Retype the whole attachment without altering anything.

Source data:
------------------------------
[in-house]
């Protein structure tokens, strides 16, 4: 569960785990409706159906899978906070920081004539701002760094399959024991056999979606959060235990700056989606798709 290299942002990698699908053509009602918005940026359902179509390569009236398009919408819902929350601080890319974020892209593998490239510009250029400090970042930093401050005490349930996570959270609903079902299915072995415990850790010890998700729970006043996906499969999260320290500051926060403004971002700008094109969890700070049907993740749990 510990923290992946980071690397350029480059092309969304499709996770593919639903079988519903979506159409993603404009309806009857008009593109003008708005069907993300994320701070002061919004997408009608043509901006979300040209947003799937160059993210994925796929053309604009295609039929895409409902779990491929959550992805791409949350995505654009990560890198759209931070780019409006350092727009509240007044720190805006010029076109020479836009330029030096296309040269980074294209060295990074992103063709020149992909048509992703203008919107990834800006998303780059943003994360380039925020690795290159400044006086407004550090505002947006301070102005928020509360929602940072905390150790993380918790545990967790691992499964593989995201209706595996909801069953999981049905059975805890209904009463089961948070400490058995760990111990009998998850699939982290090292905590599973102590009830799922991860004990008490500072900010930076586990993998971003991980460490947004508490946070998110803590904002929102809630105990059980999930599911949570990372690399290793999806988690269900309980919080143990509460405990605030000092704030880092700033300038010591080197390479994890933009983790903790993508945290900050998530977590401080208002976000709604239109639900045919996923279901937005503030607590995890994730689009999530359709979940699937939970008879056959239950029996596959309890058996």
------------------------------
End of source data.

[in-house]
């Protein structure tokens, strides 16, 4: 569960785990409706159906899978906070920081004539701002760094399959024991056999979606959060235990700056989606798709 290299942002990698699908053509009602918005940026359902179509390569009236398009919408819902929350601080890319974020892209593998490239510009250029400090970042930093401050005490349930996570959270609903079902299915072995415990850790010890998700729970006043996906499969999260320290500051926060403004971002700008094109969890700070049907993740749990 510990923290992946980071690397350029480059092309969304499709996770593919639903079988519903979506159409993603404009309806009857008009593109003008708005069907993300994320701070002061919004997408009608043509901006979300040209947003799937160059993210994925796929053309604009295609039929895409409902779990491929959550992805791409949350995505654009990560890198759209931070780019409006350092727009509240007044720190805006010029076109020479836009330029030096296309040269980074294209060295990074992103063709020149992909048509992703203008919107990834800006998303780059943003994360380039925020690795290159400044006086407004550090505002947006301070102005928020509360929602940072905390150790993380918790545990967790691992499964593989995201209706595996909801069953999981049905059975805890209904009463089961948070400490058995760990111990009998998850699939982290090292905590599973102590009830799922991860004990008490500072900010930076586990993998971003991980460490947004508490946070998110803590904002929102809630105990059980999930599911949570990372690399290793999806988690269900309980919080143990509460405990605030000092704030880092700033300038010591080197390479994890933009983790903790993508945290900050998530977590401080208002976000709604239109639900045919996923279901937005503030607590995890994730689009999530359709979940699937939970008879056959239950029996596959309890058996």